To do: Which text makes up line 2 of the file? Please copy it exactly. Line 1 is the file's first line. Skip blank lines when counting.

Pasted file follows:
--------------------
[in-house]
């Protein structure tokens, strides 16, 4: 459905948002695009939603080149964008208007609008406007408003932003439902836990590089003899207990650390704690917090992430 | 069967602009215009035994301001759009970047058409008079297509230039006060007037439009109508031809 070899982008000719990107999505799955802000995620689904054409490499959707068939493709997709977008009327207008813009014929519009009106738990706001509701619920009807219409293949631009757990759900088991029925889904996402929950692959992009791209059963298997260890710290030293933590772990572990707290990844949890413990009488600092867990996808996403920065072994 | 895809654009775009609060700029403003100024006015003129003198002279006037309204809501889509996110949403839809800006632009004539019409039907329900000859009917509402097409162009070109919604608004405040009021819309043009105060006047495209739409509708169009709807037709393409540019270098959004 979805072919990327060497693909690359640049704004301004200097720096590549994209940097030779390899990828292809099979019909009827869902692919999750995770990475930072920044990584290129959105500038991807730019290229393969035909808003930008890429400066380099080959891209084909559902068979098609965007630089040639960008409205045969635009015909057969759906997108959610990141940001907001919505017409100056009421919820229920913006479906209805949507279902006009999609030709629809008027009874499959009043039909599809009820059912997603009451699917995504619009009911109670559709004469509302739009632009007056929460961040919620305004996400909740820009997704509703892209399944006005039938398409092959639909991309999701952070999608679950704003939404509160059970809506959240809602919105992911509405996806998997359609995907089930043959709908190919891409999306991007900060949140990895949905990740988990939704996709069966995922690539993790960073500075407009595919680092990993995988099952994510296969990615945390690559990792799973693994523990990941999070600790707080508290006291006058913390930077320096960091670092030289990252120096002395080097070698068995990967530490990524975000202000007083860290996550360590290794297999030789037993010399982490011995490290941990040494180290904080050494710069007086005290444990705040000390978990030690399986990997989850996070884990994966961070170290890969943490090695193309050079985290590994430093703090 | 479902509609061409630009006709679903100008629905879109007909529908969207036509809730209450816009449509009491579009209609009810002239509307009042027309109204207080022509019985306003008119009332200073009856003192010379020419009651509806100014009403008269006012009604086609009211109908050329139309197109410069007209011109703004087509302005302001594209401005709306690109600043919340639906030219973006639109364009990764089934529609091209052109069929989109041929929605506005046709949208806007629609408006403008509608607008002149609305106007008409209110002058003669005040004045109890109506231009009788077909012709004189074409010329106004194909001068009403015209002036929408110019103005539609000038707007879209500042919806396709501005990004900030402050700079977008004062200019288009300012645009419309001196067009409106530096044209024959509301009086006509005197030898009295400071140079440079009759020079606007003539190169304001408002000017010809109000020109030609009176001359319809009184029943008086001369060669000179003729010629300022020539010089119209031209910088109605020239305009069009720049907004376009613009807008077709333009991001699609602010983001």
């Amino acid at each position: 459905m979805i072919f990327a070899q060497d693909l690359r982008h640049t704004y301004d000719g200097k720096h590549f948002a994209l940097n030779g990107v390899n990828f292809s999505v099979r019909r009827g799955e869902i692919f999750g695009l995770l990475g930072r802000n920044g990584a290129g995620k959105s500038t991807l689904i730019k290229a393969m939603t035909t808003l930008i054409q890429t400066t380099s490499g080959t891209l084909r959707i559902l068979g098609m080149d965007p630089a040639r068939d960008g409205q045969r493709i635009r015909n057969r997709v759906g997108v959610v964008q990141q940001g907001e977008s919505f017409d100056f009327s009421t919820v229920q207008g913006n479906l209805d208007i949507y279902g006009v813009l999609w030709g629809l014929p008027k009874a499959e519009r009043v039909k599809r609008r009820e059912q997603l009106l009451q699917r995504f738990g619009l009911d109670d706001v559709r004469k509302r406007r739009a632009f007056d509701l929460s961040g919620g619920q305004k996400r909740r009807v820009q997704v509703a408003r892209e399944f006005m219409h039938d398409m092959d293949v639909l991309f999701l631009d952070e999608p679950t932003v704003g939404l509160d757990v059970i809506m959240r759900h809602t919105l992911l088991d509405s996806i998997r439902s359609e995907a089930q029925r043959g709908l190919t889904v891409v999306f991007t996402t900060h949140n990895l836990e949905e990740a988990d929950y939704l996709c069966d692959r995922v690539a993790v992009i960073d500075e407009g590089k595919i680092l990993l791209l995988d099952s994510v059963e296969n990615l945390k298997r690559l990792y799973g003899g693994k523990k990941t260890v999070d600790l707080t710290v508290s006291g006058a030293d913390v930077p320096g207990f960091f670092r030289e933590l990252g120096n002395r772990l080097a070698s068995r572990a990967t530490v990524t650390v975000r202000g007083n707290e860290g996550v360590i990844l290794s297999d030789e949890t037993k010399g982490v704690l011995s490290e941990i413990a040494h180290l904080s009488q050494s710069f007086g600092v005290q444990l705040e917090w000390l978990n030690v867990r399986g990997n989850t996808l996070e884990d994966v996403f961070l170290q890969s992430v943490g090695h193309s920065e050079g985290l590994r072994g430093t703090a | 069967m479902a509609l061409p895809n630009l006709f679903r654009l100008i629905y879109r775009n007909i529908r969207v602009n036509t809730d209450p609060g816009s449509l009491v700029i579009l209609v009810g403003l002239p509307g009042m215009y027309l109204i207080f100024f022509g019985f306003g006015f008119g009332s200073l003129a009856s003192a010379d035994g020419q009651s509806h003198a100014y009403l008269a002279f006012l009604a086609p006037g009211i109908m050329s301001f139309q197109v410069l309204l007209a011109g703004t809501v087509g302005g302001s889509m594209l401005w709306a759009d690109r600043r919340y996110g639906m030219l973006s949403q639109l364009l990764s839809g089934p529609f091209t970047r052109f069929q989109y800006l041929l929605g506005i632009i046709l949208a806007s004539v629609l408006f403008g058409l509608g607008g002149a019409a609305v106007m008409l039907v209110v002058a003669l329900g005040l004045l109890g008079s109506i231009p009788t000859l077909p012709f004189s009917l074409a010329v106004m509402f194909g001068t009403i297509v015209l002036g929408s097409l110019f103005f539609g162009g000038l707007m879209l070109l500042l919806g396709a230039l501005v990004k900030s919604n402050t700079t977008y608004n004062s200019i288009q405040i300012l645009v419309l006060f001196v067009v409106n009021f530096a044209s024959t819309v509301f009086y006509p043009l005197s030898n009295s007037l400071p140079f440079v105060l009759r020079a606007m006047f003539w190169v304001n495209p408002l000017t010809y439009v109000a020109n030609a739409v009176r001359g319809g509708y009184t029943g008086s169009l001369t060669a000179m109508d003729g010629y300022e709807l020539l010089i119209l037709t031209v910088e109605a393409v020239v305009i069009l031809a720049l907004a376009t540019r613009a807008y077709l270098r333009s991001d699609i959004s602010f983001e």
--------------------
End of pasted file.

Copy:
């Protein structure tokens, strides 16, 4: 459905948002695009939603080149964008208007609008406007408003932003439902836990590089003899207990650390704690917090992430 | 069967602009215009035994301001759009970047058409008079297509230039006060007037439009109508031809 070899982008000719990107999505799955802000995620689904054409490499959707068939493709997709977008009327207008813009014929519009009106738990706001509701619920009807219409293949631009757990759900088991029925889904996402929950692959992009791209059963298997260890710290030293933590772990572990707290990844949890413990009488600092867990996808996403920065072994 | 895809654009775009609060700029403003100024006015003129003198002279006037309204809501889509996110949403839809800006632009004539019409039907329900000859009917509402097409162009070109919604608004405040009021819309043009105060006047495209739409509708169009709807037709393409540019270098959004 979805072919990327060497693909690359640049704004301004200097720096590549994209940097030779390899990828292809099979019909009827869902692919999750995770990475930072920044990584290129959105500038991807730019290229393969035909808003930008890429400066380099080959891209084909559902068979098609965007630089040639960008409205045969635009015909057969759906997108959610990141940001907001919505017409100056009421919820229920913006479906209805949507279902006009999609030709629809008027009874499959009043039909599809009820059912997603009451699917995504619009009911109670559709004469509302739009632009007056929460961040919620305004996400909740820009997704509703892209399944006005039938398409092959639909991309999701952070999608679950704003939404509160059970809506959240809602919105992911509405996806998997359609995907089930043959709908190919891409999306991007900060949140990895949905990740988990939704996709069966995922690539993790960073500075407009595919680092990993995988099952994510296969990615945390690559990792799973693994523990990941999070600790707080508290006291006058913390930077320096960091670092030289990252120096002395080097070698068995990967530490990524975000202000007083860290996550360590290794297999030789037993010399982490011995490290941990040494180290904080050494710069007086005290444990705040000390978990030690399986990997989850996070884990994966961070170290890969943490090695193309050079985290590994430093703090 | 479902509609061409630009006709679903100008629905879109007909529908969207036509809730209450816009449509009491579009209609009810002239509307009042027309109204207080022509019985306003008119009332200073009856003192010379020419009651509806100014009403008269006012009604086609009211109908050329139309197109410069007209011109703004087509302005302001594209401005709306690109600043919340639906030219973006639109364009990764089934529609091209052109069929989109041929929605506005046709949208806007629609408006403008509608607008002149609305106007008409209110002058003669005040004045109890109506231009009788077909012709004189074409010329106004194909001068009403015209002036929408110019103005539609000038707007879209500042919806396709501005990004900030402050700079977008004062200019288009300012645009419309001196067009409106530096044209024959509301009086006509005197030898009295400071140079440079009759020079606007003539190169304001408002000017010809109000020109030609009176001359319809009184029943008086001369060669000179003729010629300022020539010089119209031209910088109605020239305009069009720049907004376009613009807008077709333009991001699609602010983001």